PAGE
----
On a frigid March night soon after the closure of the Bergmann Hotel displaced people onto the streets of Juneau, Odette Edgar saw something that disturbed her.
A man was huddled in the parking garage underneath the Capitol Building, trying to stay out of the cold. She didn’t feel safe stopping by on her own and was frustrated as she tried to think of a way to help him.
“Out of that frustration stirring around in my mind,” Edgar said, “it occurred to me that the thing that I can do and love to do is make quilts.”
Edgar, a longtime quilter, was struck with an idea. The quilting community in town has long made quilts and pillow cases for foster children, for the Aiding Women in Abuse and Rape Emergencies (AWARE) shelter and charity organizations.
She had heard of Housing First, an upcoming 32-unit facility designed to house Juneau’s most vulnerable homeless individuals. She could rally fellow quilters to make quilts for these residents and make them feel more at home.
Starting April 1, she helped coordinate groups such as the Gold Street Quilters and the Monday Night Sewing Circle. They have now produced a couple dozen quilts. They delivered the first eight of the quilts last week, just before the first eight residents were scheduled to move in.
“It’s been fun to get the idea going,” Edgar said. “It’s been a really amazing experience of people stepping forward and wanting to help, either because they love to quilt or because they’re supporting this project specifically.”
The quilts are all personalized to an extent. Each one carries the name of the resident to whom it goes, and it includes the names of the people who made it. The quilters worked with Housing First staff to learn whether the recipient of the quilt is male or female, and chose fabric based on that.
Mariya Lovishchuk, the executive director of the Glory Hole shelter and one of the driving forces behind the construction of Housing First, went out of her way to point out the quilts as she gave media members a tour of the facility. Beaming, she pointed to one of the quilts, which was already on one of the beds.
“These are amazing,” Lovishchuk said. “These quilts were made by a lot of people … every unit gets a quilt, and then every quilt says exactly who it’s for, with their name. They’re all pretty awesome.”
Getting the program off the ground took a little creativity and a great deal of coordination, Edgar said.
The first problem she faced was that quilts, even done as a group, take a long time to make. She estimated it would take two or three years to make enough quilts to have on one every bed at Housing First.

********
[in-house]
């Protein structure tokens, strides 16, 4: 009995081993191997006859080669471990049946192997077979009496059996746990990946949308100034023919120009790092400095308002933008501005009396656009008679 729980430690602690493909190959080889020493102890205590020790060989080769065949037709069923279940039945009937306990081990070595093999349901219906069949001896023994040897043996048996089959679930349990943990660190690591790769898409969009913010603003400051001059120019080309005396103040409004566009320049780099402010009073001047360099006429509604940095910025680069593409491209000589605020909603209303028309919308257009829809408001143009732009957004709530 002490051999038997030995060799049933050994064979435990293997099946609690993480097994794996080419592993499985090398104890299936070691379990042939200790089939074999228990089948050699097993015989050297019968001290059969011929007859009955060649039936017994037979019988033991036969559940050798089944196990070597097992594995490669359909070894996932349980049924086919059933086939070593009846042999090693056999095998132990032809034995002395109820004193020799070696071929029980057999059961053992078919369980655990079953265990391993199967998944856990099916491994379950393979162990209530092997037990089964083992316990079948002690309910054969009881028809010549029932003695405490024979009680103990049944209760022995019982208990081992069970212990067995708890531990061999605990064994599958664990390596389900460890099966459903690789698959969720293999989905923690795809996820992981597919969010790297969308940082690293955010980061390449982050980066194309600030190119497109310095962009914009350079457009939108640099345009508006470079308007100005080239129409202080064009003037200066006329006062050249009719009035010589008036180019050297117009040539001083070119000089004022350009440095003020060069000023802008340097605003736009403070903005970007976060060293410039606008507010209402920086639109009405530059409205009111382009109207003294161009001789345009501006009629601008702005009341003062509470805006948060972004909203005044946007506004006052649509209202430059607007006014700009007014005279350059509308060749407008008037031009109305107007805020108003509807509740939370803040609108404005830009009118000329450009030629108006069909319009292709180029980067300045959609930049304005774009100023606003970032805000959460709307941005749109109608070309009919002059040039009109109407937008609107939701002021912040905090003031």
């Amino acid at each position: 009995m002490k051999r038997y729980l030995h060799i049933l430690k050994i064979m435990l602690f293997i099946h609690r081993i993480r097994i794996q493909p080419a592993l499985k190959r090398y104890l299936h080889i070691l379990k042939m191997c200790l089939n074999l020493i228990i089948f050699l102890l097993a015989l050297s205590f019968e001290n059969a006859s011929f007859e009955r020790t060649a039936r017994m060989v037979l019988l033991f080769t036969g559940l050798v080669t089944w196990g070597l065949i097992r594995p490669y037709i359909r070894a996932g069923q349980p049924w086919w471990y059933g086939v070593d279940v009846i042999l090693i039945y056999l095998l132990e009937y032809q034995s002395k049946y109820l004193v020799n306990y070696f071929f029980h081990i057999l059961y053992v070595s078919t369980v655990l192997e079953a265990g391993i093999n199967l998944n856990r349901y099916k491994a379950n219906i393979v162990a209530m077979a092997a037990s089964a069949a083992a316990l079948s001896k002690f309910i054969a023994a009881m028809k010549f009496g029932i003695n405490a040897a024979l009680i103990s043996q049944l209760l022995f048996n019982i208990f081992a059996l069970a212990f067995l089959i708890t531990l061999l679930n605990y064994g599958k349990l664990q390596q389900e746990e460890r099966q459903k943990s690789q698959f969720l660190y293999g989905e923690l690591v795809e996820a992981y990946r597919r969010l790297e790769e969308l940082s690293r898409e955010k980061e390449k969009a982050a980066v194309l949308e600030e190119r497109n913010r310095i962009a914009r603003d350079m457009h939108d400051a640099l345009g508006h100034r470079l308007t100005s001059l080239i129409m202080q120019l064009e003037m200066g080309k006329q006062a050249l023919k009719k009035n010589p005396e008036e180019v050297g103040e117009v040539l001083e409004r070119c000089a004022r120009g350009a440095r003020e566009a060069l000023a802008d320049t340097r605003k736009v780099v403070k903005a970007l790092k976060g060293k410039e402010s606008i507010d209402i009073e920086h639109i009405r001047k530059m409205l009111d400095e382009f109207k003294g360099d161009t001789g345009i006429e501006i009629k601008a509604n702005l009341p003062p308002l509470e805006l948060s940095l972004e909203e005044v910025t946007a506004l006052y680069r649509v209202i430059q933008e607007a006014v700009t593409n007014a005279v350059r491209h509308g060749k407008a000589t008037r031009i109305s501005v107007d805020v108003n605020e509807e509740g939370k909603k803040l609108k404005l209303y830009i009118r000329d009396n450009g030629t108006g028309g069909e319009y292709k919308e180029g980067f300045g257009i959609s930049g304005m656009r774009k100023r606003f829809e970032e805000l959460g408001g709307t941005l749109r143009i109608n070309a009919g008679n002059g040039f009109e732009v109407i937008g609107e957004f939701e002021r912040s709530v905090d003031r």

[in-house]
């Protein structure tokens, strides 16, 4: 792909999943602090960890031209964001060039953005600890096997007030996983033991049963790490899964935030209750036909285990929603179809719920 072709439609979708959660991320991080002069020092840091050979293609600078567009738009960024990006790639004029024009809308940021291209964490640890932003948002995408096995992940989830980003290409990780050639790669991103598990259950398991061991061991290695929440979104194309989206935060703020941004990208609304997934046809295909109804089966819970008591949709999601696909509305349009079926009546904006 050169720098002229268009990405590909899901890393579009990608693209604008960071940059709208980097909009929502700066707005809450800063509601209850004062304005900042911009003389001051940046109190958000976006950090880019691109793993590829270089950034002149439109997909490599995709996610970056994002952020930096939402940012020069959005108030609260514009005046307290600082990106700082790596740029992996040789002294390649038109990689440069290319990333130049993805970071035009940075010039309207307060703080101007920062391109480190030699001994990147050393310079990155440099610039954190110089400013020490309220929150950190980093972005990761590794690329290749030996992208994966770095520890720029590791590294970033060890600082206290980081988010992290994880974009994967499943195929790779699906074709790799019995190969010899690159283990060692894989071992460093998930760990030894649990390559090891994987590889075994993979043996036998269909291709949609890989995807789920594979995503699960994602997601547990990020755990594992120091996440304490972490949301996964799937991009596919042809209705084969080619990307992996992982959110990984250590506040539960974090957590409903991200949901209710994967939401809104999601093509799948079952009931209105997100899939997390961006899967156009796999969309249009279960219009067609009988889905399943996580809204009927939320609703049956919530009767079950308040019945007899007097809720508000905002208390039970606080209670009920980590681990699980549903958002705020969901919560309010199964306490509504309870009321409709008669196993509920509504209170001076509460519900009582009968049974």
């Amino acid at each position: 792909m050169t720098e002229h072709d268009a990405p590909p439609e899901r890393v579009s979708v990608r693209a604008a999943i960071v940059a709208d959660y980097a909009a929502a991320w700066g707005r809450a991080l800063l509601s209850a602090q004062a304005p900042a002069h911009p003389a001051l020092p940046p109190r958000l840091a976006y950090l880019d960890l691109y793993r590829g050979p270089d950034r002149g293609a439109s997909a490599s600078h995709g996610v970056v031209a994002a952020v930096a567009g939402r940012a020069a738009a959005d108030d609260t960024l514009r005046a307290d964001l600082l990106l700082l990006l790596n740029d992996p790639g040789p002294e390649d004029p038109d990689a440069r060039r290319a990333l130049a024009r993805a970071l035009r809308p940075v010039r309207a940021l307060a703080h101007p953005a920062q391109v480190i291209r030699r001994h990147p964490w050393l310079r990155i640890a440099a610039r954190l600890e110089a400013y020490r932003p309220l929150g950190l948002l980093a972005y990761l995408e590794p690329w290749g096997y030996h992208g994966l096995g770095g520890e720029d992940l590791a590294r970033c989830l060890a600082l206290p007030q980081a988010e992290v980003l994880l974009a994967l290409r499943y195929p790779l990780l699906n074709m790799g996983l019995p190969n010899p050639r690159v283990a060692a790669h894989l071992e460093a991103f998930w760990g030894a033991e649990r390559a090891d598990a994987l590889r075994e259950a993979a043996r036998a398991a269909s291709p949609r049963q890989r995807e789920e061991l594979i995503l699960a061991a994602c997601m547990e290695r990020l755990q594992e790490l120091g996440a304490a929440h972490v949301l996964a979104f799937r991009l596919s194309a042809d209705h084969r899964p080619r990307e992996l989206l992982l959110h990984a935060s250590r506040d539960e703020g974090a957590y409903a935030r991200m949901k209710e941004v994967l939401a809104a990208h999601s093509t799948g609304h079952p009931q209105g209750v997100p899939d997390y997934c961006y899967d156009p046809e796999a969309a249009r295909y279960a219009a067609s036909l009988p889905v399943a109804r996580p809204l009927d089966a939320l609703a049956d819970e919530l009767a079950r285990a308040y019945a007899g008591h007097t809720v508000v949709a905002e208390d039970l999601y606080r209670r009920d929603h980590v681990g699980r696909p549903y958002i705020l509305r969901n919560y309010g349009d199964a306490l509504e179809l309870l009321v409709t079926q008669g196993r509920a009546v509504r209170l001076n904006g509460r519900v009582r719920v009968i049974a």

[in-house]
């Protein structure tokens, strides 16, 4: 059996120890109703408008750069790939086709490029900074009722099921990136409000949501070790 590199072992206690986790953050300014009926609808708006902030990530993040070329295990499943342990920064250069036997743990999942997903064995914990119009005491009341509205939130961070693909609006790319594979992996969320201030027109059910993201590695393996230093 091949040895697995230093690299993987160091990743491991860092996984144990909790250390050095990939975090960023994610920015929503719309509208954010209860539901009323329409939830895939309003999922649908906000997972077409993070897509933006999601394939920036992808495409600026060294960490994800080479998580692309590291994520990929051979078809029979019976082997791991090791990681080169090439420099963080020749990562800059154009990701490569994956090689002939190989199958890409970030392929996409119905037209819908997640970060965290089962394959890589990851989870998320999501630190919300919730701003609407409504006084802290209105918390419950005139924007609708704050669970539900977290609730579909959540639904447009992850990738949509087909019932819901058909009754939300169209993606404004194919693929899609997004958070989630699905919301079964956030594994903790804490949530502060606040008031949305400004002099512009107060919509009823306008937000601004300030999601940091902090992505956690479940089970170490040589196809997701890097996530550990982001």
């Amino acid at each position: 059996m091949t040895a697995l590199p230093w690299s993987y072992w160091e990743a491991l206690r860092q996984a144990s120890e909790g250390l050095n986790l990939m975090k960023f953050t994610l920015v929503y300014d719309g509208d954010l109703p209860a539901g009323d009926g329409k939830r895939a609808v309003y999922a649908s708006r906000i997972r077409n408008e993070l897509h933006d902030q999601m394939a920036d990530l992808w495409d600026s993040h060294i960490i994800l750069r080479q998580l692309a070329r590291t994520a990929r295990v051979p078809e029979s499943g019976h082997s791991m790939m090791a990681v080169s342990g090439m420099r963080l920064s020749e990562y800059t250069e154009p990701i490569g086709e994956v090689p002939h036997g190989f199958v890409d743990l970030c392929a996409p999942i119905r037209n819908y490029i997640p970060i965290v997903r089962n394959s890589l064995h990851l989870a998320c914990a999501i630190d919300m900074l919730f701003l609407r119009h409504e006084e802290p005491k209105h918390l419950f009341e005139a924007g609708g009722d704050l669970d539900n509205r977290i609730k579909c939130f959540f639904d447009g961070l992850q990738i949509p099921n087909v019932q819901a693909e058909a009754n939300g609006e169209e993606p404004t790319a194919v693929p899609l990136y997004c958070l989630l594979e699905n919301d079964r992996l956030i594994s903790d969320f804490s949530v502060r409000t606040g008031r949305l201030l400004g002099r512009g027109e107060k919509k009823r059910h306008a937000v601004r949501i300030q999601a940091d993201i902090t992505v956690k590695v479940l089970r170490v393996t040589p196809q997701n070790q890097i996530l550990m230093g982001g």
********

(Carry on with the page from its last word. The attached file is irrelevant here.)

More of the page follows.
Her friend Judy Regan, who runs the Gold Street Quilters group in town, had a solution.
Normally, quilters take rotary cutters and cut fabric bit by bit. Regan proposed taking large pieces of fabric and ripping them into strips. As she stood in her living room, Edgar demonstrated that it only takes a few moments to rip a neat strip of fabric about two yards long and have it ready to put on a quilt.
“Instead of a quilt taking weeks to make,” Edgar explained, “a group of about five of us could make one of these quilts in about two hours.”
They finished their first quilt just a few days after Edgar initially reached out to Regan, and the project took off from there. Regan and fellow quilter Eileen Hosey made 16 quilts between the two of them, taking their work home with them. Most of the other quilts have come from quilting get-togethers, Edgar said.
Word quickly spread of the endeavor, and the community immediately supplied the quilters. It cost about $2,000 for a large machine to quilt the patterns together, and donations from numerous individuals helped cover that. The bulk of it, Edgar said, was covered by a $1,000 donation from Eagles Wings Community Fellowship.
Nine different people and businesses in town donated fabric as well, including local stitching shop Changing Tides.
Edgar said that thanks to these donations and the support from the community, the program can continue producing quilts into the future. Ideally, Edgar said, residents of Housing First would take their quilts with them if and when they end up leaving the facility. She called the quilts “gifts of hope,” saying she pictures the residents going and starting a new life after Housing First, with their quilt with them.
After individuals from this first wave of people move out of Housing First, Edgar and her co-quilters plan to keep producing quilts for future residents.
“We have enough fabric for another 15 quilts, with what people have donated,” Edgar said. “We’ll keep this going.”
• Contact reporter Alex McCarthy at 523-2271 or firstname.lastname@example.org.